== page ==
Mindfulness is an ancient idea that stems from India’s wisdom traditions of Hinduism and Buddhism. It really began making its way to the West in the 60s. Its popularity has grown so voraciously that today it is an almost unavoidable concept. It can be see on magazine covers, books, TV, it is being taught in places such as schools, the military, businesses, and prisons. But what exactly is it? Simply, it is the idea of being present, conscious, here for your life, that which is happening right here, in the now. It is the act of being conscious of the actions you are currently undertaking or to what is unfolding in the moment before you. Mindfulness is one of the most simple, profound, and important tools in leading a joyful, content life.
The alternative to mindfulness is unconsciousness. That is, the alternative is to live an existence imbued with a sense of zombiefied sleep walking. It could be argued that in certain situations, those that are full of suffering, a mindless, vegetative state of being could be preferable in order to not feel what is occurring so thoroughly. In truth, this is not the case. A mindful state of presence allows you to meet the situation with fortitude, greater capacities of understanding, and increased clarity.
There is a Buddhist saying that “There is one most direct way to overcome sorrow, lamentation, despair, anxiety, and to realize the highest happiness. That is the establishment of mindfulness.” Indeed, modern psychology and neuroscience are showing that this is the case. Experientially, practitioners of mindfulness know that it increases wholesome, expansive states of mind such as joy, love, and generosity and simultaneously decreases unwholesome, contractive states of being such as fear, jealousy, and hatred.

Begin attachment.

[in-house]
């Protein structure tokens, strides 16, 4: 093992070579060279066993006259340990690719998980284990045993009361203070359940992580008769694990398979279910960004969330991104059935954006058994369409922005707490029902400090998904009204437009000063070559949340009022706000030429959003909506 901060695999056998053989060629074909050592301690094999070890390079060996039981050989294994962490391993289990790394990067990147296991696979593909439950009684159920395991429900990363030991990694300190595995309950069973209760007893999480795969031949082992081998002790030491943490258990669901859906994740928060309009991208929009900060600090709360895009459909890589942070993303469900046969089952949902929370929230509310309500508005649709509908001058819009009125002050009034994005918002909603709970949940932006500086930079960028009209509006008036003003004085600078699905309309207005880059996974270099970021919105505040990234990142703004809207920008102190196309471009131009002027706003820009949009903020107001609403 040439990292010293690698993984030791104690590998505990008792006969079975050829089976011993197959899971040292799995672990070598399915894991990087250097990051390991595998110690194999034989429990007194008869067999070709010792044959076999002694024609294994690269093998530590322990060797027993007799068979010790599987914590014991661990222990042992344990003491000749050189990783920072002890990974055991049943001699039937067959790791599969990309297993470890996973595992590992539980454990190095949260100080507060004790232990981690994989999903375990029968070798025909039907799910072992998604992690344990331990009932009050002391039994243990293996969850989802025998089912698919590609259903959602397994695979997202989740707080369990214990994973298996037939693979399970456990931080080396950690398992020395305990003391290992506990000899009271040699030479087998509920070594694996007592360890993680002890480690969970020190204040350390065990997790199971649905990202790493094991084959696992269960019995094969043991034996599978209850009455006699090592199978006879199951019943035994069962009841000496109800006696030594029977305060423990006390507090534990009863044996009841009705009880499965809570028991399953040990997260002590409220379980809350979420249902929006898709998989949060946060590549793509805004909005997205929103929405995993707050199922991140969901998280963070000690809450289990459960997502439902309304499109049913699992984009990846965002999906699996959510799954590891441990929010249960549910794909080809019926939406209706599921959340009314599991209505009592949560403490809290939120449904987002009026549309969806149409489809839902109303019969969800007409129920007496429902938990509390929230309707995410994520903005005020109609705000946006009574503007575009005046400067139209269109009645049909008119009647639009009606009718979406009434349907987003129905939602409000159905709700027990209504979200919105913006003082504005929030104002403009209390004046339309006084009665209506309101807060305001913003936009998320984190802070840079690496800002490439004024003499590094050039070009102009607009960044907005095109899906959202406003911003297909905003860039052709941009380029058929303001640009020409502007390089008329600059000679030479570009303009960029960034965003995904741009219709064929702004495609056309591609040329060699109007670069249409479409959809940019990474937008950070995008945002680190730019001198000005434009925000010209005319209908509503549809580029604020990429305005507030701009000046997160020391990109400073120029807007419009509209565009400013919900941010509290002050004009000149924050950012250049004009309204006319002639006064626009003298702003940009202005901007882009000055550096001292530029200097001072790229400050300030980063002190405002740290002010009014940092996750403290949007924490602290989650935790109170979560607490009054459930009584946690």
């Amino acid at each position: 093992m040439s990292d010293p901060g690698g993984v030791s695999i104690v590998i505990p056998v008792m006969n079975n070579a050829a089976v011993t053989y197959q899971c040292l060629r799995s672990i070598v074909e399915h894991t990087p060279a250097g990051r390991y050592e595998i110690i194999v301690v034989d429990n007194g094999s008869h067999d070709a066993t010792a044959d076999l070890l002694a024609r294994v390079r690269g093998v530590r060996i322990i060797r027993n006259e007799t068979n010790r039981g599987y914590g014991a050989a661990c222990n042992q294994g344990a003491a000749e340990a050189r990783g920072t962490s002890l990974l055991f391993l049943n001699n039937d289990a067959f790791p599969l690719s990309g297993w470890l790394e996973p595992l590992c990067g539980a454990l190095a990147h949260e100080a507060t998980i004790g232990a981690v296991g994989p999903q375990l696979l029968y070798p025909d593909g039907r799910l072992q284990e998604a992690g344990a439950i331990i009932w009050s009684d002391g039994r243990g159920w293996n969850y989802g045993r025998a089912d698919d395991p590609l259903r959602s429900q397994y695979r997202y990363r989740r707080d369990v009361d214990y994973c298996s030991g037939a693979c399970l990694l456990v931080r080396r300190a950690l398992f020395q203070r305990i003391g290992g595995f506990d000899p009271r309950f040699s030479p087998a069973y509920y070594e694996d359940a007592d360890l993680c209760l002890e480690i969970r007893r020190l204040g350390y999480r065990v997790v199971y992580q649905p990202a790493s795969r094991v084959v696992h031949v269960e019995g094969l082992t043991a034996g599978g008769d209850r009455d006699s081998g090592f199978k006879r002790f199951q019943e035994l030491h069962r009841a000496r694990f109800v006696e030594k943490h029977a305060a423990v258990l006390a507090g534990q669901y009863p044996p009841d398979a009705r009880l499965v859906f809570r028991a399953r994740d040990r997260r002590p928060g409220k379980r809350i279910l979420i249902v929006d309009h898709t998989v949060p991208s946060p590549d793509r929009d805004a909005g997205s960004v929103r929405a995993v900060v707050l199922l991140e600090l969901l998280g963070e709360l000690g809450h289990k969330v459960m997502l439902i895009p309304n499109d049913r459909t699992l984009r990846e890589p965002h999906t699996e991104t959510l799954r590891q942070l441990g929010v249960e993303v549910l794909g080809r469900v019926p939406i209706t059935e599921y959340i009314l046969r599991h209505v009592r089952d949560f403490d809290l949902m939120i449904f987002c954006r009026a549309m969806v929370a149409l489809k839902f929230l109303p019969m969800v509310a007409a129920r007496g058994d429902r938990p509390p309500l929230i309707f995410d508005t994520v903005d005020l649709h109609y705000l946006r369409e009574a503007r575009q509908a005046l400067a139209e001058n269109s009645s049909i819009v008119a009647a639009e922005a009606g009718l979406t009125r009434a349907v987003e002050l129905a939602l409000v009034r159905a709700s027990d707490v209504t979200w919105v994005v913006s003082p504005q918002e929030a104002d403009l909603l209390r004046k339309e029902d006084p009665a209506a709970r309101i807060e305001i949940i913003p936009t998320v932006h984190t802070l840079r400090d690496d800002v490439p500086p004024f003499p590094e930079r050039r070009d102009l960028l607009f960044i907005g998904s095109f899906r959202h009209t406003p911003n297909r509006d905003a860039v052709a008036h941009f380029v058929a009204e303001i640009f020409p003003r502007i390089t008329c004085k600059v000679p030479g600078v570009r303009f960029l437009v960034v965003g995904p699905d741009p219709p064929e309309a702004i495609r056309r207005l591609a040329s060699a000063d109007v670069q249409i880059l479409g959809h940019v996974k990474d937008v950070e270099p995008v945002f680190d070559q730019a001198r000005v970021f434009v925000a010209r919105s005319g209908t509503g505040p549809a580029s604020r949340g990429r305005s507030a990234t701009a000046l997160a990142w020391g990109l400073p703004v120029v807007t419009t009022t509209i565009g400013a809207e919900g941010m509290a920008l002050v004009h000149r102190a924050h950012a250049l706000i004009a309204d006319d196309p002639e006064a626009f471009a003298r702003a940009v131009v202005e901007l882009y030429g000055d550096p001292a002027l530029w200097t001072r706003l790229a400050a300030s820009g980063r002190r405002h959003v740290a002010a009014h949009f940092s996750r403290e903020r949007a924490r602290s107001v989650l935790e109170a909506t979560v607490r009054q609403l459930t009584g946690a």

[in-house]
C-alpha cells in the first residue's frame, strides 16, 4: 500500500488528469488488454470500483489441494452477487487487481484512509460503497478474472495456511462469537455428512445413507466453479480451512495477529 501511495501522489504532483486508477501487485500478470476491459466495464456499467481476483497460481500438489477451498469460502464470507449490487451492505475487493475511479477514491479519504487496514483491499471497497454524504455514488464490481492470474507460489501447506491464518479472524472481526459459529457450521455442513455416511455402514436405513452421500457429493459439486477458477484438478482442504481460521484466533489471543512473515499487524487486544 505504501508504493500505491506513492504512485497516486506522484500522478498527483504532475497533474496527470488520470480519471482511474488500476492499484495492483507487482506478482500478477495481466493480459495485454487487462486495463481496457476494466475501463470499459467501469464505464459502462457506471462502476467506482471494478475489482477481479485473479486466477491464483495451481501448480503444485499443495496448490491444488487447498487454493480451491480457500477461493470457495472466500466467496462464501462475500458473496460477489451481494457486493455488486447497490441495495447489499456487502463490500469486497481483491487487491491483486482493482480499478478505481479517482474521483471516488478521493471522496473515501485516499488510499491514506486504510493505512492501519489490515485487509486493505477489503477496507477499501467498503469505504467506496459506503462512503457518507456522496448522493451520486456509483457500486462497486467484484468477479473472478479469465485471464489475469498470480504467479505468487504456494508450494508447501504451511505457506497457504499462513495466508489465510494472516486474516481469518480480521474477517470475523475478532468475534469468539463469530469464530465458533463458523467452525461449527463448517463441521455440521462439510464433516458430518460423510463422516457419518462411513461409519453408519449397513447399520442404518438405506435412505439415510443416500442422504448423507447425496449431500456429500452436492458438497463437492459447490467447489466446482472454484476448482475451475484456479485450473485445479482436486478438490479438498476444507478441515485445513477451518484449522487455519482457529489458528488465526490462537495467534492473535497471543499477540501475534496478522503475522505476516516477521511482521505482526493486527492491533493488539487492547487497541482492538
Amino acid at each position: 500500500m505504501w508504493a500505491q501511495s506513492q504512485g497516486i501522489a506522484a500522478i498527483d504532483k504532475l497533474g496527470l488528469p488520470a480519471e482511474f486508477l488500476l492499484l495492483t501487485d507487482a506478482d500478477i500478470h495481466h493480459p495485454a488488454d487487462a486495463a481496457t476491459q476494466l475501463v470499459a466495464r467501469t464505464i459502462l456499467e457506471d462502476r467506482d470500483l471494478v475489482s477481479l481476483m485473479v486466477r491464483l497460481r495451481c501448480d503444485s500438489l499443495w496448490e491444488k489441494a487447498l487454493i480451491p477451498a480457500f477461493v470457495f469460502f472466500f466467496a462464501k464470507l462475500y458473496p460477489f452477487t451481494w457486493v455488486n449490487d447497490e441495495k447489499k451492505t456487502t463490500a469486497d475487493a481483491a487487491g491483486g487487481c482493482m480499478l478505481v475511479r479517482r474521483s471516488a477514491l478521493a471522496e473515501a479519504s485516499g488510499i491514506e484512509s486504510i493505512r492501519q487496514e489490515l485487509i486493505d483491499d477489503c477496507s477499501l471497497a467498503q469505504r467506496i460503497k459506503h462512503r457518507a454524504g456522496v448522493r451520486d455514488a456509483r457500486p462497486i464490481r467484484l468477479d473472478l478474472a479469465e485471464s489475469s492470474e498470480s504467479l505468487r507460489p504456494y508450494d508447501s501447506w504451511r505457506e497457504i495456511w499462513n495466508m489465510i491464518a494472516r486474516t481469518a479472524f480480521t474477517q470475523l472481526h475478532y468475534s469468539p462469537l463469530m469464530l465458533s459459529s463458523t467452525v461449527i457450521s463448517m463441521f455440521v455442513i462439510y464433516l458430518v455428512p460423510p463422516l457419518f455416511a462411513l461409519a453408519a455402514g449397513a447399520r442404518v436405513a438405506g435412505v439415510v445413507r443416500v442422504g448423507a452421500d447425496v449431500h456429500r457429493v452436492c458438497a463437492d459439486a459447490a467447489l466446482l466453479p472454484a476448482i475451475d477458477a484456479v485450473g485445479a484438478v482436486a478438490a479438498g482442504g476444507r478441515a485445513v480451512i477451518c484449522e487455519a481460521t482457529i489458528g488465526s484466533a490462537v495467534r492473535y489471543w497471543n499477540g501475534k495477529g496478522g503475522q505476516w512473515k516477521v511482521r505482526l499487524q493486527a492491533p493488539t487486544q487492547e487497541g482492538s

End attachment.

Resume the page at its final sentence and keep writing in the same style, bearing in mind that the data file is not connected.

Mindfulness is not a forcing or a coercion of the present moment. It is not an attempt to make the positive happen, nor is it a delusion in which we say to ourselves that all things occurring are joyous. Rather, it is the extremely simple act of seeing things as they are in and of themselves. It is allowing them to be without our unnecessary judgements of positive or negative. It is giving what is happening our purest attention possible, because whatever is happening is worthy of that attention. This moment is in constant flux and, at the deepest, intrinsic level, at the level that exists before our minds form labels and stories around it, is neutral. As such, we can savor that which we label as being positive and those moments we see as unfavorable we can take a more detached look, see a bigger picture, and have a more empowered way of meeting it. The joyous moments take on more joy and the moments of suffering possess less tyranny. Our minds will then become more of a friend as opposed to a jailer.
This necessitates that we are with things as they are without our sense of judgment. However, know that it is natural for your mind to judge and don’t get caught in the trap of judging yourself harshly for judging. Just know and see it for what it is now. Embrace it. This will take practice, but slowly you will start to realize that the mind is out of control and you can stop blaming yourself. Thoughts can then be seen in a more passive frame and not taken personally.